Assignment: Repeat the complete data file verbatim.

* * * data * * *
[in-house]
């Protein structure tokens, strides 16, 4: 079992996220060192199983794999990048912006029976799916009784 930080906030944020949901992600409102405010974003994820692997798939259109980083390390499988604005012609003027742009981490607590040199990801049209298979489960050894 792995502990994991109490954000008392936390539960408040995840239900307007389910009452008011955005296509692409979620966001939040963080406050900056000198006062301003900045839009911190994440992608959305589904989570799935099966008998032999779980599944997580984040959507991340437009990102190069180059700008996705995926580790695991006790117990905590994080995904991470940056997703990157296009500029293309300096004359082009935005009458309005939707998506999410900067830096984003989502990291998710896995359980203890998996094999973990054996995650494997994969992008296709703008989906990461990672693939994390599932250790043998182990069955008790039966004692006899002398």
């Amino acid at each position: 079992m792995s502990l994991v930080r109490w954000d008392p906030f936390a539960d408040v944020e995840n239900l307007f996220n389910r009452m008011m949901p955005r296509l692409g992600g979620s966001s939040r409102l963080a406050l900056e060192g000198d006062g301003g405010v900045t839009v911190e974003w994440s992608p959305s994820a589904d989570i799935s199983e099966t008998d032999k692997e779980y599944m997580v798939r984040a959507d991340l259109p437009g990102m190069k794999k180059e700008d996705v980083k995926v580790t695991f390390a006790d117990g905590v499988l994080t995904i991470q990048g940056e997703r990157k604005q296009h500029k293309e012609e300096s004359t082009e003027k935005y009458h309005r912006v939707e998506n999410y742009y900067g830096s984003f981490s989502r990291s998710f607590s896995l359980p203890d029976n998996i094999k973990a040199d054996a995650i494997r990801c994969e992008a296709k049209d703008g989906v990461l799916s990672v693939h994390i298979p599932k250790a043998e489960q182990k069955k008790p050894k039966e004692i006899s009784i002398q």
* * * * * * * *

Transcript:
[in-house]
């Protein structure tokens, strides 16, 4: 079992996220060192199983794999990048912006029976799916009784 930080906030944020949901992600409102405010974003994820692997798939259109980083390390499988604005012609003027742009981490607590040199990801049209298979489960050894 792995502990994991109490954000008392936390539960408040995840239900307007389910009452008011955005296509692409979620966001939040963080406050900056000198006062301003900045839009911190994440992608959305589904989570799935099966008998032999779980599944997580984040959507991340437009990102190069180059700008996705995926580790695991006790117990905590994080995904991470940056997703990157296009500029293309300096004359082009935005009458309005939707998506999410900067830096984003989502990291998710896995359980203890998996094999973990054996995650494997994969992008296709703008989906990461990672693939994390599932250790043998182990069955008790039966004692006899002398």
């Amino acid at each position: 079992m792995s502990l994991v930080r109490w954000d008392p906030f936390a539960d408040v944020e995840n239900l307007f996220n389910r009452m008011m949901p955005r296509l692409g992600g979620s966001s939040r409102l963080a406050l900056e060192g000198d006062g301003g405010v900045t839009v911190e974003w994440s992608p959305s994820a589904d989570i799935s199983e099966t008998d032999k692997e779980y599944m997580v798939r984040a959507d991340l259109p437009g990102m190069k794999k180059e700008d996705v980083k995926v580790t695991f390390a006790d117990g905590v499988l994080t995904i991470q990048g940056e997703r990157k604005q296009h500029k293309e012609e300096s004359t082009e003027k935005y009458h309005r912006v939707e998506n999410y742009y900067g830096s984003f981490s989502r990291s998710f607590s896995l359980p203890d029976n998996i094999k973990a040199d054996a995650i494997r990801c994969e992008a296709k049209d703008g989906v990461l799916s990672v693939h994390i298979p599932k250790a043998e489960q182990k069955k008790p050894k039966e004692i006899s009784i002398q």